Ezequiel Carrera, OF, left-handed hitter, Columbus: Sine June 3, Carrera has been on an International League tear. His average is up to .291, and he has also shown some unlikely power as he has tallied six home runs on the season. Plain and simple, Carrera should have been promoted to the Indians toward the end of June when he was really catching fire. With Carrera, what you see is what you get: a fourth outfielder type who provides some speed and can slap the ball to all areas of the field at times. Also, his main position is center field. All season long, the Indians have said that Aaron Cunningham remained on the team because of his ability to play center and spell Michael Brantley on occasion. Why could Carrera not have done that? In 68 games last season, he hit .243 and drove in 14 runs for the Indians. That small sampling still offers a drastic improvement from what Cunningham gave us this year. Like Carrera, with Cunningam, what you see is what you get: a player who had no business being on a Major League roster for as long as he was. In 109 plate appearances and 97 at-bats, Cunningham recorded 17 hits this year. Carrera would almost have certainly performed better given the same number of plate appearances and at-bats. Would that have led to more wins? Perhaps not. But it would have allowed the Indians to have more opportunities to win as Carrera would not be the automatic out that Cunningham essentially was. Every out counts, and the front office seemed to ignore that fact.

Jason Donald, UT, right-handed hitter, Columbus: This is another one that perplexes me. We have just seen the Indians make a trade for Brent Lillibridge. It’s confusing because it’s hard to see what he offers that Donald doesn’t. At Columbus so far this season, Donald has played games at shortstop, third base, second base, center field and left field. It’s true that he has only ever played one game in the outfield in the Major Leagues, and it came in relief, but a guy has to get his feet wet sometime. In reality, Donald probably should have been back in the Majors a long time ago, and he definitely deserved a spot on the team over Cunningham.

Scott Barnes, RP, left-hander, Columbus: This is one internal move that we did see the Indians explore this season, and it unfortunately was also one I was opposed to. Because of a lack bullpen options, Barnes was converted into a reliever in the short term. It seemed to have good results at first until his implosion against the Cincinnati Reds where he was shelled for five runs in 1/3 of an inning. Tribe manager Manny Acta did not even seem to lift a finger and just let the kid stay in there to get pounded on. I like Barnes. He has a deceptive delivery and is left-handed, which is always a good thing. But I like him as a starter, and I was heavily opposed to his move to the bullpen. By all accounts, Barnes is, or at least was, a promising starting prospect. Why tinker with his development and move him to the pen? Plus, he never seemed the same after that rough outing against the Reds. Instead, I would have considered promoting David Huff to Cleveland in a relief role and then had Barnes take Huff’s spot in the Columbus rotation. David Huff’s days as a starter in the Major Leagues could very well be over. Why not try him in a relief role? The move could have extended Huff’s Major League career and also helped protect Barnes and his development.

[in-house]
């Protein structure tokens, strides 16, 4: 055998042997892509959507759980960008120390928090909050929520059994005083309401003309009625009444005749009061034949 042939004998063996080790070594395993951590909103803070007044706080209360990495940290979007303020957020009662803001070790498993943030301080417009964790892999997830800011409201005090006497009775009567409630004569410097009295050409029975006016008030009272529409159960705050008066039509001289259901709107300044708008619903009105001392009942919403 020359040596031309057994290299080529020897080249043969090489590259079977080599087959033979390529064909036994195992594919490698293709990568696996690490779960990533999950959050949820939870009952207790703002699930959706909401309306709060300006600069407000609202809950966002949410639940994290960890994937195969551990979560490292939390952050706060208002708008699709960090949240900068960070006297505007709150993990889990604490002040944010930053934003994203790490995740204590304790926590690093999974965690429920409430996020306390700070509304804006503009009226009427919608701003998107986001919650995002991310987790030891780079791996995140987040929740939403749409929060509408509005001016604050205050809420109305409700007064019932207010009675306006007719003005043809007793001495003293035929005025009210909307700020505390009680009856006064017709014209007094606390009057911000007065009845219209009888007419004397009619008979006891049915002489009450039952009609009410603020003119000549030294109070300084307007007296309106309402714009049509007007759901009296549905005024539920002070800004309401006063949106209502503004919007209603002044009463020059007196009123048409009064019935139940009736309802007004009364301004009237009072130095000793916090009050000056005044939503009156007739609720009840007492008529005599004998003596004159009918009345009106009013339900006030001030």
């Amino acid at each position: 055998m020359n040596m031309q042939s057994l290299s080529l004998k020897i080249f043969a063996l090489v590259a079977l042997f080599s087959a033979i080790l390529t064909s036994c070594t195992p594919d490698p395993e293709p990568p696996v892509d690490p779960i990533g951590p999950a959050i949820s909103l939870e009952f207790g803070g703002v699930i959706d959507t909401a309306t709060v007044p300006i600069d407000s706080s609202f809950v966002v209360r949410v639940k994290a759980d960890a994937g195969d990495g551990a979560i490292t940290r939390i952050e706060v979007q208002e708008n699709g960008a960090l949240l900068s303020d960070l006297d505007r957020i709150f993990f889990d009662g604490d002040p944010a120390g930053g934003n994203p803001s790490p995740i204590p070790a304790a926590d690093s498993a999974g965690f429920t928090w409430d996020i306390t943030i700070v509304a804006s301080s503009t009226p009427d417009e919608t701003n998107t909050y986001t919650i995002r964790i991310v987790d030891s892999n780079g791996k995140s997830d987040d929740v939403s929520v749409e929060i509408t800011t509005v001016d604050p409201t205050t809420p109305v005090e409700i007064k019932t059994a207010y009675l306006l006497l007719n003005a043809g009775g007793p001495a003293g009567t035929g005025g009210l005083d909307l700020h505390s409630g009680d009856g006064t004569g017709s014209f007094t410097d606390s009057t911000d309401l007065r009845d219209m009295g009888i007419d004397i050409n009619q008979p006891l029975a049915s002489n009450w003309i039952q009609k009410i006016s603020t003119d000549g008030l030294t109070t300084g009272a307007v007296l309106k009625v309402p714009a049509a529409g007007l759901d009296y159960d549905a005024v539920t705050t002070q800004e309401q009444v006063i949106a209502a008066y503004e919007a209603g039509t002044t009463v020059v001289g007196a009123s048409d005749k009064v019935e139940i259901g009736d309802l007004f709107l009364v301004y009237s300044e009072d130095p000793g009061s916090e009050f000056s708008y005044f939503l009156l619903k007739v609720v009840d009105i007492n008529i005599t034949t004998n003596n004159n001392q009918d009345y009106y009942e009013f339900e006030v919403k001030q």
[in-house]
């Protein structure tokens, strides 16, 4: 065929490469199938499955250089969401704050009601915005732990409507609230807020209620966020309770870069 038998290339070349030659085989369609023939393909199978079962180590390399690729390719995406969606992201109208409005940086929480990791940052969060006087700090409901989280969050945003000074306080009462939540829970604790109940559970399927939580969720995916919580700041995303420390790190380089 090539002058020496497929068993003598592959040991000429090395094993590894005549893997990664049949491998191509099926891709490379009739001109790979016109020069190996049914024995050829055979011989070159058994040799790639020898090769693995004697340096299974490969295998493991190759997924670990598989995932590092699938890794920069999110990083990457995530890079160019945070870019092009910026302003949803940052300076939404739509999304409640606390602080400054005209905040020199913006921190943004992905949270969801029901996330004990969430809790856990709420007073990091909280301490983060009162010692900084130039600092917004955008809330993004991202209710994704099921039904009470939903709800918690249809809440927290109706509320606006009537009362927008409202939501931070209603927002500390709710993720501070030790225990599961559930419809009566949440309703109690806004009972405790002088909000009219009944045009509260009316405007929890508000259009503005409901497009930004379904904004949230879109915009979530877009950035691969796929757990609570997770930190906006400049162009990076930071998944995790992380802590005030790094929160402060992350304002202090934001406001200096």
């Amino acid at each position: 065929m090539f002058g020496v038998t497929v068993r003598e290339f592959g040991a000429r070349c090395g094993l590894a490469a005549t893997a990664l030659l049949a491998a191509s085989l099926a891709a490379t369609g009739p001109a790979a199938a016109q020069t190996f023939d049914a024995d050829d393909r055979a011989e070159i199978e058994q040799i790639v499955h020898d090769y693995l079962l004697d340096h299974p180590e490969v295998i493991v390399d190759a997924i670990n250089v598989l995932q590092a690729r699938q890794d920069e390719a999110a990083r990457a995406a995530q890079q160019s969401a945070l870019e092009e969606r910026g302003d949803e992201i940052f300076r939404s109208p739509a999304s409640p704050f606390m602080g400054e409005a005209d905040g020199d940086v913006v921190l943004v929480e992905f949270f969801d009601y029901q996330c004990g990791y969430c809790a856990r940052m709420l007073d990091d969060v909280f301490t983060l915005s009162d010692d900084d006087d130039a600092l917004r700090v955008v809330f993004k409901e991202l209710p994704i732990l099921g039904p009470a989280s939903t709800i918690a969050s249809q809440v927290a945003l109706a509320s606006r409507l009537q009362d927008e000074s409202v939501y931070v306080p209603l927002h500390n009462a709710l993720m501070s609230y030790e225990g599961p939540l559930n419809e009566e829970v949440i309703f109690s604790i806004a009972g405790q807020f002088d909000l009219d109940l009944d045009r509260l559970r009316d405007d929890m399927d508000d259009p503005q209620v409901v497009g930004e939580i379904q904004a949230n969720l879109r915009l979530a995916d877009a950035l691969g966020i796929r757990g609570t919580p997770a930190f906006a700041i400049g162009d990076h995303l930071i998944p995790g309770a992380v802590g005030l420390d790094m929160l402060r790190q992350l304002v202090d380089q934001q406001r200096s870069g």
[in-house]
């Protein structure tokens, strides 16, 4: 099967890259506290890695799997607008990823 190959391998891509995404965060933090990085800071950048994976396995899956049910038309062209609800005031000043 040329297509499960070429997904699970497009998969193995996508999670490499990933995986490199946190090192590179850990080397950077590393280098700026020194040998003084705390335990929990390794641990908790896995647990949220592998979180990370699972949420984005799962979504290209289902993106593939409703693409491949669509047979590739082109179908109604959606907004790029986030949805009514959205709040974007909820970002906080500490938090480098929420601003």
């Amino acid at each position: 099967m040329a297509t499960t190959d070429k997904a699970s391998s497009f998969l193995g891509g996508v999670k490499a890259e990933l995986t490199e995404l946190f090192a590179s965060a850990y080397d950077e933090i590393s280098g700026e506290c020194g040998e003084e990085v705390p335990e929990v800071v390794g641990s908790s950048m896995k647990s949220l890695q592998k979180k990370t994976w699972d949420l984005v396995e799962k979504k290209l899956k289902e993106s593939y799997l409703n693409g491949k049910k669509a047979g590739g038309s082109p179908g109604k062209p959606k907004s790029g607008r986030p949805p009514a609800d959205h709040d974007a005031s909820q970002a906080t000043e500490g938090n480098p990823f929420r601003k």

Matt LaPorta, 1B/OF, right-handed hitter, Columbus: Technically, Matt LaPorta did earn a promotion to Cleveland this season, if you can call it that. For three games and 11 at-bats, LaPorta was able to call himself the Tribe’s 2012 starting first baseman. It can be argued that the Indians should have given LaPorta more time, but this is one instance where I support the team’s top brass. LaPorta has had opportunity after opportunity with the team, and he has squandered every one of them. Now three games can hardly be called an opportunity, but at the same time, the Indians owe LaPorta nothing at this point.

Russ Canzler, 1B/OF, right-handed hitter, Columbus: In 98 games with the Clippers, Canzler owns a .274/.340/.477 line to go along with 15 home runs and 58 RBI. He has also walked just 37 times and struck out an enormous 98 times.  Canzler certainly should not be the first player to get the call to Cleveland, but again, he cannot possibly be a worse option than Duncan, who has shown a tendency to go into mammoth slumps despite hitting better as of late. Also, like Goedert, Canzler has played third base and offers more versatility than Duncan. Canzler has been a very impressive player for two years at the Triple-A level, and he eventually deserves a look. It’s all about strengthening the 25-man roster from No. 1 all the way through No. 25, and right now I would definitely take Canzler over Duncan.